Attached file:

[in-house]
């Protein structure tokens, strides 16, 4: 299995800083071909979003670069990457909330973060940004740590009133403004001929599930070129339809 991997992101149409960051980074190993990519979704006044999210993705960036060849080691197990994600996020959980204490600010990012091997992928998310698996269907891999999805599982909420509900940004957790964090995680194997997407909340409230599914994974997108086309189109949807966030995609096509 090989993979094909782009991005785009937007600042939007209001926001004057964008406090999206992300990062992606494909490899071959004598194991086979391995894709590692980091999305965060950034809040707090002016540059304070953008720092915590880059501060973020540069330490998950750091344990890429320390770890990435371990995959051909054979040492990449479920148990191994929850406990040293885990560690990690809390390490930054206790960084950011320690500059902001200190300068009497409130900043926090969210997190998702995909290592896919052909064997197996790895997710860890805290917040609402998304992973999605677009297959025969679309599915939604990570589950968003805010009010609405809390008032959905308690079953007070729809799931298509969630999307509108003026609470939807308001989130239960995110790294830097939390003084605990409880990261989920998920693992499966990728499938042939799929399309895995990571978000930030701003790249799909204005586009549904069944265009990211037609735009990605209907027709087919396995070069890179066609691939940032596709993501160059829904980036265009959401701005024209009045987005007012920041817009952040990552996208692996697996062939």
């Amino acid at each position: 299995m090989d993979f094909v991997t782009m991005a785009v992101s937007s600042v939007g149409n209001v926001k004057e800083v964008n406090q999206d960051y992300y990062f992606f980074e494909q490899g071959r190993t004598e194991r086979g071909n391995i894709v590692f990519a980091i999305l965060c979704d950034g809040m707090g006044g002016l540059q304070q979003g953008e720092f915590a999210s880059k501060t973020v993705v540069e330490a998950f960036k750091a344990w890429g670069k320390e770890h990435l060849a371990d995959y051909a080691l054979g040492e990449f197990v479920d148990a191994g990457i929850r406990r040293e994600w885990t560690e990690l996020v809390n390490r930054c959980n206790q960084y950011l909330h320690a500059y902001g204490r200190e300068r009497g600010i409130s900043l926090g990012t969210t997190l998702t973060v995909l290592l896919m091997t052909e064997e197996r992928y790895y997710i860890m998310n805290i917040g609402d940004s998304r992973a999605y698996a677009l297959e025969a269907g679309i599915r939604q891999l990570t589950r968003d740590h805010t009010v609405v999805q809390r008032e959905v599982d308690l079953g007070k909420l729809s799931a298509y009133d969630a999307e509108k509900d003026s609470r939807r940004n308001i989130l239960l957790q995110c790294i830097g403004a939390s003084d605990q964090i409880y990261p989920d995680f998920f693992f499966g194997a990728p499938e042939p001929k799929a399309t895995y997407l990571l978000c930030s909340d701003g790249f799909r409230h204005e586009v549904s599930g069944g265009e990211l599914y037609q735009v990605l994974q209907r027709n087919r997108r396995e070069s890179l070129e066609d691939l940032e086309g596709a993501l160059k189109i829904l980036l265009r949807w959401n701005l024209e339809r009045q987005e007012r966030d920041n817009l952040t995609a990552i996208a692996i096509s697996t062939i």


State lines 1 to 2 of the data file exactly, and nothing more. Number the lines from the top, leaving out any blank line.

[in-house]
């Protein structure tokens, strides 16, 4: 299995800083071909979003670069990457909330973060940004740590009133403004001929599930070129339809 991997992101149409960051980074190993990519979704006044999210993705960036060849080691197990994600996020959980204490600010990012091997992928998310698996269907891999999805599982909420509900940004957790964090995680194997997407909340409230599914994974997108086309189109949807966030995609096509 090989993979094909782009991005785009937007600042939007209001926001004057964008406090999206992300990062992606494909490899071959004598194991086979391995894709590692980091999305965060950034809040707090002016540059304070953008720092915590880059501060973020540069330490998950750091344990890429320390770890990435371990995959051909054979040492990449479920148990191994929850406990040293885990560690990690809390390490930054206790960084950011320690500059902001200190300068009497409130900043926090969210997190998702995909290592896919052909064997197996790895997710860890805290917040609402998304992973999605677009297959025969679309599915939604990570589950968003805010009010609405809390008032959905308690079953007070729809799931298509969630999307509108003026609470939807308001989130239960995110790294830097939390003084605990409880990261989920998920693992499966990728499938042939799929399309895995990571978000930030701003790249799909204005586009549904069944265009990211037609735009990605209907027709087919396995070069890179066609691939940032596709993501160059829904980036265009959401701005024209009045987005007012920041817009952040990552996208692996697996062939």